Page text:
EAGAN, Minn. — One entered this season coming off neck surgery; the other played elsewhere in 2020 and came back to an entirely differently role.
Yet once Minnesota Vikings teammates Danielle Hunter and Everson Griffen step on the field and glance at each other before the ball is snapped — a look that affirms the two are in the process of becoming a quarterback’s worst nightmare — there is little doubt in their pass-rushing prowess. Over five of the past six seasons, when Hunter and Griffen are on the field together, the Vikings’ pressure rate (32%), sack rate (8.3%) and yards per play (5.0) lead the NFL, according to ESPN Stats & Information.
Neither played for the Vikings last year with Hunter sidelined because of a herniated disc that required surgery and Griffen testing the waters as a free agent with the Dallas Cowboys and Detroit Lions.
After struggling without its top two edge rushers in 2020 and recording a franchise-worst 23 sacks, the Vikings prioritized improving during the offseason. That included making sure Hunter, 26, was where he needed to be physically and getting a few contractual kinks ironed out before training camp. It also meant bringing Griffen back to shore up the spot opposite Hunter, even if the 33-year-old didn’t start.
Through three games, the Vikings are tied for fourth in sacks (10) with Hunter nearing the top of the league’s leaderboard with four of his own. That includes a three-sack performance against Arizona, which is no small feat against the league’s slipperiest quarterback in Kyler Murray.
That’s an impressive start for any player, especially one whose status coming into the season was a major question mark for the Vikings’ defense.
Would Hunter look like the same player he was before the neck injury? His 16 total pressures, which is tied for the third-most in the league, seem to indicate the answer is yes.
“It’s not a 32-year-old coming off an injury and having to miss a year,” assistant head coach/co-defensive coordinator Andre Patterson said. “He’s still young, so there was no doubt in my mind, as long as he was healthy, that he was going to play like he plays. Plus, the type of person that D is, even though he wasn’t playing, he was studying himself. He was making me videos of him and how he played in the run and the pass, so it wasn’t that he wasn’t keeping his mind on football. He was still doing that too. There was no question in my mind about that.”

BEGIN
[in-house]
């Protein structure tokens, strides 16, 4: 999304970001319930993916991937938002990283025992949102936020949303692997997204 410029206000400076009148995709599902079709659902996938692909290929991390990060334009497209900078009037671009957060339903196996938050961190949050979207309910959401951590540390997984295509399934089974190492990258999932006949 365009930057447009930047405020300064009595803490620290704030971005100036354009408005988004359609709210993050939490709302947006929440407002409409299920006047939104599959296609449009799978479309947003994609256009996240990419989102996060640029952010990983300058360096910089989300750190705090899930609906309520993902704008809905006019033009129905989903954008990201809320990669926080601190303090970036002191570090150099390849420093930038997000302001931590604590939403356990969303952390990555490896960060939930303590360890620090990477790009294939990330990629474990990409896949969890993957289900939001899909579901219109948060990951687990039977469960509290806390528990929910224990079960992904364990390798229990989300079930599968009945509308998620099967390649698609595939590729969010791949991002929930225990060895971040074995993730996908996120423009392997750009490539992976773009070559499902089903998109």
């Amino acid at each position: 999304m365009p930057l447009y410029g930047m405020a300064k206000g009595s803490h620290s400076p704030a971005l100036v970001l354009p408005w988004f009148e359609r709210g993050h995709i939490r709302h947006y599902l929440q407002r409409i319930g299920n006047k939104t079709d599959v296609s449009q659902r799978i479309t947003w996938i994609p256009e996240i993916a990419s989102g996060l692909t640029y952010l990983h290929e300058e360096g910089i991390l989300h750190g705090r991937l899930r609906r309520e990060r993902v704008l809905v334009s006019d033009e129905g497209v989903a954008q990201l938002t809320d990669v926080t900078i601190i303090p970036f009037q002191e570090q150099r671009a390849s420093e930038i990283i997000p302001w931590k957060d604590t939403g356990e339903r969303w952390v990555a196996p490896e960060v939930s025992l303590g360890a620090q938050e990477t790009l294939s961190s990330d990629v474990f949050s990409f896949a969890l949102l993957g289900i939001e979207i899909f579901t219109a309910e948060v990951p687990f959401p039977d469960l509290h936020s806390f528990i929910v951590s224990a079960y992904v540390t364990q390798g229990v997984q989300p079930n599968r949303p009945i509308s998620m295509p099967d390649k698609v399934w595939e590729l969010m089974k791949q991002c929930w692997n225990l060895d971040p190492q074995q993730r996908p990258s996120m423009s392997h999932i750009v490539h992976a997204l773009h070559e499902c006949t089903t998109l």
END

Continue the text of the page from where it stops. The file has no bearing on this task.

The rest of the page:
Hunter was cognizant of being patient in his return, making sure to differentiate between being fully healthy and being in football shape as the weeks wore on in camp. He surprised himself with how good he felt against Cincinnati. After two more games, there was no doubt that he was back to normal.
“I feel like I’m back,” Hunter said. “Definitely conditioning wise, I feel great. Go out there and do what I need to do to put my team in position to win games. Not just me but the whole defensive line.”
Midway through the third quarter of Minnesota’s 30-17 win over Seattle, Griffen blew past Seahawks left tackle Duane Brown with an inside spin move and twisted inside of defensive tackle Dalvin Tomlinson to take down quarterback Russell Wilson. He gave Hunter props for his outside rush which helped him do his first “Sack Daddy” dance in a Vikings uniform since last in the 2019 season.
This is a new role for Griffen, who is rotational pass-rusher for the first time since early in his career. D.J. Wonnum starts opposite Hunter at defensive end, not Griffen who held down the right defensive end job from 2014-19.
But what’s being asked of Griffen, especially his ability to rush as a three-technique, has provided this pass rush with an element it was missing.
“I’m just here to help in any way, inside, outside, just trying to get a feel of I’m just not studying one guy,” Griffen said. “In the past I used to just study the left tackle. Now I’ve got to study the guard, I’ve got to study the center, I’ve got to study the other guard, I’ve got to study everybody because I’m moving around the whole offensive line. Wherever they have me go and wherever they have me play I just need to keep on getting in my groove and keep on helping this team win.”
Patterson made a conscious effort to ease Hunter back in strategically so when the season started, there were no restrictions.
He’s taking a similarly strategic approach with Griffen, whose snap numbers look different but are yielding explosive results.
“The wear and tear on your body, as many years as you’ve gone playing 60-65 plays every game, so I’ve just got to make sure that I do a good job of not overplaying him and wearing him out because this is a long marathon for the season, and we’re going to need him the whole season,” Patterson said.